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Koonowla Cabernet Sauvignon 2003

Cabernet Sauvignon from Clare Valley, Australia
  • RP89
  • JH89
15% ABV
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15% ABV

Winemaker Notes

The Cabernet varietal character in this wine is very powerful with violets and blueberry hints gently supported by cedar notes and spice. The palate is flavorsome, powerful and long with balanced acidity and long, fine tannins.

Critical Acclaim

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RP 89
Robert Parker's Wine Advocate
The 2003 Cabernet Sauvignon possesses pure black currant and fruit characteristics interwoven with underbrush and earth notes. Moderately tannic, with a sweet, expansive mid-palate, and a heady finish, it should drink well for 7-8 years.
JH 89
Australian Wine Companion
Some sweet and sour aspects, opening with sweet cassis berry on to the mid-palate, then herb, olive and earth on the finish and aftertaste.
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Koonowla

Koonowla

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Koonowla, Clare Valley, Australia
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South Australia was founded in 1836 and the pioneering families of these early settlers quickly spread north to create Clare Valley, which remains one of Australia’s most productive regions for wool, grain, and wine production. Koonowla was established there shortly after by Colonel Barker, who began a farming/grazing enterprise but sold in 1892 to John Tothill who, with great vision, planted the first vines, built a fine winery for commercial wine making, and produced wines with a thriving export trade to England. Koonowla became one of the six original wineries in the Clare Valley and continued to develop until a tragic fire in 1926 destroyed much of the stock and cellars. It continued with vitaculture as a major business activity for another twenty years, but slowly reduced the area under vines to make way for the economic boom developing from grain and wool production. Finally, in 1985, 8 acres of Cabernet Sauvignon was planted, heralding the recommencement of Koonowla wines as a bottle label. Koonowla's current owners are Andrew and Booie Michael, who purchased in 1991 to expand their interests in the district. They immediately set to restoring the homestead and establishing new plantings – many of which are now in full production – to cover the same area that was originally planted in 1896, plus another 120 acres. This makes Koonowla one of the largest and most technologically current privately-owned enterprises in the district.

Clare Valley

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The Clare Valley is actually a series of narrow north to south valleys, each with a different soil type and slightly different weather patterns along their stretch. In the southern heartland between Watervale and Auburn, there is mainly a crumbled, red clay loam soil called terra-rossa and cool breezes come in from Gulf St. Vincent. A few miles north, in Polish Hill, is soft, red loam over clay and is influenced by westerlies blowing in from the Spencer Gulf.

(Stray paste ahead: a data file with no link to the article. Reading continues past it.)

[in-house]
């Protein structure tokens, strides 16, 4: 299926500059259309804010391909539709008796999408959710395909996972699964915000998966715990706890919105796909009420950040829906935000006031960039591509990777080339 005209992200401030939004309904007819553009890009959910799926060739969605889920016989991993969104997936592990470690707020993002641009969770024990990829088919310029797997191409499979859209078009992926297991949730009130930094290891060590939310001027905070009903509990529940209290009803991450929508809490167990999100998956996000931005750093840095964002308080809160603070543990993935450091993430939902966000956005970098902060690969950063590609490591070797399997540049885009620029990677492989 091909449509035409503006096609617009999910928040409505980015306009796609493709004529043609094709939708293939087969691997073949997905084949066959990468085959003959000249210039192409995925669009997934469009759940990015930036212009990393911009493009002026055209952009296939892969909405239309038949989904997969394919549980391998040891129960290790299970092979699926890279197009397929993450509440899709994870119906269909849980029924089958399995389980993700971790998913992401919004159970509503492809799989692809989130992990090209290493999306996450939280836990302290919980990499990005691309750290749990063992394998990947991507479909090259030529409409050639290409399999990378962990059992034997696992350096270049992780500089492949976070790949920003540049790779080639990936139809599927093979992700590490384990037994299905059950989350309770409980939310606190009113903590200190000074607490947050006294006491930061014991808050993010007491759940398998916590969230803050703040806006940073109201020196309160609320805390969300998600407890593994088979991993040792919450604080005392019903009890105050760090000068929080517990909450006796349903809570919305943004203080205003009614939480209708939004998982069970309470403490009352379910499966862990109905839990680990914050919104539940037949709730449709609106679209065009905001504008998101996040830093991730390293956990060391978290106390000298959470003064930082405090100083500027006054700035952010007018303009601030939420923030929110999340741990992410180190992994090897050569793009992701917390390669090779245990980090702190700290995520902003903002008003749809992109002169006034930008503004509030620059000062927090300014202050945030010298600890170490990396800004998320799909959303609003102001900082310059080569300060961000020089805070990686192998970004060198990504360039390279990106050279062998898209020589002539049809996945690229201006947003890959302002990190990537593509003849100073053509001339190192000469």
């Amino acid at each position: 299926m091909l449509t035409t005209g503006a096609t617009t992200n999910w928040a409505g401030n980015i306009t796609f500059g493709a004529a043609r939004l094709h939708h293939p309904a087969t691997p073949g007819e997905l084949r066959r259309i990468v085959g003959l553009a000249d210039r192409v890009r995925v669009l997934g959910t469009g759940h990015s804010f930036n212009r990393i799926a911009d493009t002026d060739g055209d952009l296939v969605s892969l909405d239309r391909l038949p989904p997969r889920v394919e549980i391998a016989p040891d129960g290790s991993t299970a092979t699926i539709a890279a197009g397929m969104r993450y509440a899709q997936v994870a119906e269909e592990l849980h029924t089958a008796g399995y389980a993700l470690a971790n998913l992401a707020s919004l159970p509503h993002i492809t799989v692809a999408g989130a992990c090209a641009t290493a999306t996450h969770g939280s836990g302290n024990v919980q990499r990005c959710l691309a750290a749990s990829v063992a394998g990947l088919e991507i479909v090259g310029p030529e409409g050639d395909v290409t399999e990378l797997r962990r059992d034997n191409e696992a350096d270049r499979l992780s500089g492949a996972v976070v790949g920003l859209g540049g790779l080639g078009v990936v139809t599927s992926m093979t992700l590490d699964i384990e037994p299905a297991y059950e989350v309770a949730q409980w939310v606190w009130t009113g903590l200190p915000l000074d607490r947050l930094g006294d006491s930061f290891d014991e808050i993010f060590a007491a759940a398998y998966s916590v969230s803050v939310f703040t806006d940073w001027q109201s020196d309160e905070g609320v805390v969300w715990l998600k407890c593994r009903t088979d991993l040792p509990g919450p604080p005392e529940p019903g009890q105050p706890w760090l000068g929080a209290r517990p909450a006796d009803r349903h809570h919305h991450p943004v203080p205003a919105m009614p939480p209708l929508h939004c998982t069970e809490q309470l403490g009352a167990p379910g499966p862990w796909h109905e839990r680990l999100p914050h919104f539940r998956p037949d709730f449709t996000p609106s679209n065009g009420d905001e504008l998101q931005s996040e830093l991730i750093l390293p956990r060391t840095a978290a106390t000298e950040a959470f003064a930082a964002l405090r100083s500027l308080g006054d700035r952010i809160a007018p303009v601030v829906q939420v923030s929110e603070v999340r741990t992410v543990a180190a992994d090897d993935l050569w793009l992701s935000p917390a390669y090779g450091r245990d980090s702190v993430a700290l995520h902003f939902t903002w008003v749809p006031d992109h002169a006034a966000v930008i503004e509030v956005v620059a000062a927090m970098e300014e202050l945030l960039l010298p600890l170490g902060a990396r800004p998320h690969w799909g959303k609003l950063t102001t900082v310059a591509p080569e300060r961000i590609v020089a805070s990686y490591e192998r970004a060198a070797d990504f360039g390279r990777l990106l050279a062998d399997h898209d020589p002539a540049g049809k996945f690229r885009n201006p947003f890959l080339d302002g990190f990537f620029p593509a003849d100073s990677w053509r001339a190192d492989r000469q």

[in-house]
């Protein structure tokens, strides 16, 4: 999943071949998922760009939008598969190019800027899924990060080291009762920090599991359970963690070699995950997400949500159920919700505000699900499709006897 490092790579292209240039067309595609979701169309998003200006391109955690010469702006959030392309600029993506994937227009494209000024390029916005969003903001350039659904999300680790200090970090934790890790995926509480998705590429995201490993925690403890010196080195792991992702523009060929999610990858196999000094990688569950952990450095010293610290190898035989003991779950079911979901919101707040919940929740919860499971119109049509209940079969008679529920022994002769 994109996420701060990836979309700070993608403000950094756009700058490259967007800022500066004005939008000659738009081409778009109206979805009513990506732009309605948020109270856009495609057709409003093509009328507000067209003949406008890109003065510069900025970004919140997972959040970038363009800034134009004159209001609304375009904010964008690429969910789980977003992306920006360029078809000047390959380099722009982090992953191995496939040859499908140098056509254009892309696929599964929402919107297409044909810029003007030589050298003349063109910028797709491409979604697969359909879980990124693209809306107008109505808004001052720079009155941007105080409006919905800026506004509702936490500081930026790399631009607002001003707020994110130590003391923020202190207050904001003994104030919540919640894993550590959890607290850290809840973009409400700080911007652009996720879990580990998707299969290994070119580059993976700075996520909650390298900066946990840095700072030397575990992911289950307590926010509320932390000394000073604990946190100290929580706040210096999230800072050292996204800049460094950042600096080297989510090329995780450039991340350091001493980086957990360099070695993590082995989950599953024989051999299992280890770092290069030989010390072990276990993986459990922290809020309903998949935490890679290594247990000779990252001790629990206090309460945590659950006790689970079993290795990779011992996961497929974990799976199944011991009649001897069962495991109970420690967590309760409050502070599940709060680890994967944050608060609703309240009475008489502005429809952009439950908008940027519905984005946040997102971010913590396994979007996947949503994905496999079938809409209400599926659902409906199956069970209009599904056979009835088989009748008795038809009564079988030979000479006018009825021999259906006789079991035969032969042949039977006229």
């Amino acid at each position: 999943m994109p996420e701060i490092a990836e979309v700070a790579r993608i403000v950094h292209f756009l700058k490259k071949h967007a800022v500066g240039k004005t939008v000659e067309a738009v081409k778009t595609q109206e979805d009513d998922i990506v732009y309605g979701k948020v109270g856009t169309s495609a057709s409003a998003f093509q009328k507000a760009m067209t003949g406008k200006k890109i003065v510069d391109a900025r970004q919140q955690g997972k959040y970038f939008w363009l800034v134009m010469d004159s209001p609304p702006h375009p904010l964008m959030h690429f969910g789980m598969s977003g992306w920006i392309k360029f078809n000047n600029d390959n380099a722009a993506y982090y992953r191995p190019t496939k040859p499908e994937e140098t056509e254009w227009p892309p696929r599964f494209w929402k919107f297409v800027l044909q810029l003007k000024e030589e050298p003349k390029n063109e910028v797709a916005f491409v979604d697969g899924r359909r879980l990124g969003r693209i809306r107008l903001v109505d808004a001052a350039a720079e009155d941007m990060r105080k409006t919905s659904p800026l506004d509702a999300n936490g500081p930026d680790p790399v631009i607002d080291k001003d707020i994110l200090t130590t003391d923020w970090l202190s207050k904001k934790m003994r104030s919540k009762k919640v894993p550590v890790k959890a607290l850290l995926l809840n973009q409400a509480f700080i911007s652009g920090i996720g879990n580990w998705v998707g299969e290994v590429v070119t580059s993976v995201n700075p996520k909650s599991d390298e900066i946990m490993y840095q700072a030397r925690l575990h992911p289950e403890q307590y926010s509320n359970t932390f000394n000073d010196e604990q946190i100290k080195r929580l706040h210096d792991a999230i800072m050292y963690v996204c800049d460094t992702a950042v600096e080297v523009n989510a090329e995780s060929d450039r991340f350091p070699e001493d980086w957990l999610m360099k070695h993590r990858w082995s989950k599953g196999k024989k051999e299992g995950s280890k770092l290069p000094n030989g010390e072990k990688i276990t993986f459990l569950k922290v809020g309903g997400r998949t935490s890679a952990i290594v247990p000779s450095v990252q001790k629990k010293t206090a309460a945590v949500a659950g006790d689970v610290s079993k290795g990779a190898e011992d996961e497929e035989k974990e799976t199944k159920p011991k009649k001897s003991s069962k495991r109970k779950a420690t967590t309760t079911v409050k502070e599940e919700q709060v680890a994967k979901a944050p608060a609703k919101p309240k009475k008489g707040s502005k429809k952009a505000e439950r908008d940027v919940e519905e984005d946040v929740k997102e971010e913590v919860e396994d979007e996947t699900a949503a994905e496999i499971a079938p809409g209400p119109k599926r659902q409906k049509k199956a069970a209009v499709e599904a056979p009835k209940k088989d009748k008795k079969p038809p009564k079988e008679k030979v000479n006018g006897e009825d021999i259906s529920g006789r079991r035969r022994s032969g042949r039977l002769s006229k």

The differences in soil, elevation, degree of slope and weather enable the region to produce some of Australia’s finest, aromatic, spicy and lime-pithy Rieslings, as well as excellent Shiraz, Cabernet Sauvignon, and Malbec with ripe plummy fruit, good acid and big structure.

Clare Valley is an isolated farming country with a continental climate known for its warm and sunny days, followed by cool nights—perfect for wine grapes’ development of sugar and phenolic ripeness in conjunction with notable acidity levels.

Cabernet Sauvignon

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A noble variety bestowed with both power and concentration, Cabernet Sauvignon is now the world's most planted grape variety. Inherently high in tannins and acidity, the best bottlings of Cabernet can age beautifully, with the ability to last fifty years or more. Cabernet Sauvignon flourishes in temperate climates like Bordeaux's Medoc region and forms the base of the Medoc reds, which are typically mostly Cabernet with Merlot and smaller amounts of some combination of Cabernet Franc, Malbec and Petit Verdot. (Enjoying a great deal of success in various regions around the world, this blend is now globally referred to as a Bordeaux Blend.) Cabernet Sauvignon has enjoyed great success throughout the world, particularly in the Napa Valley, and is responsible for some of the world’s most prestigious and sought-after “cult” wines.

In the Glass

High in color, tannin and extract, Cabernet Sauvignon expresses notes of blackberry, cassis, plum, currant, spice and tobacco. In Bordeaux and elsewhere in the Old World you'll find the more earthy, tannic side of Cabernet, where it is typically blended to soften tannins and add complexity. In warmer regions like California Washington, Argentina, Chile and Australia, you can typically expect more ripe fruit flavors upfront.

Perfect Pairings

Cabernet Sauvignon is right at home with rich, intense meat dishes—beef, lamb and venison, in particular—where its opulent fruit and decisive tannins make an equal match to the dense protein of the meat. With a mature Cabernet, opt for tender, slow-cooked meat dishes.

Sommelier Secrets

Despite the modern importance and ubiquity of Cabernet Sauvignon, it is actually a relatively young variety. In 1997, DNA profiling revealed the grape to be a spontaneous crossing of Cabernet Franc and Sauvignon Blanc which took place in 17th century southwestern France.

SSZS1KOOCS03_2003 Item# 110044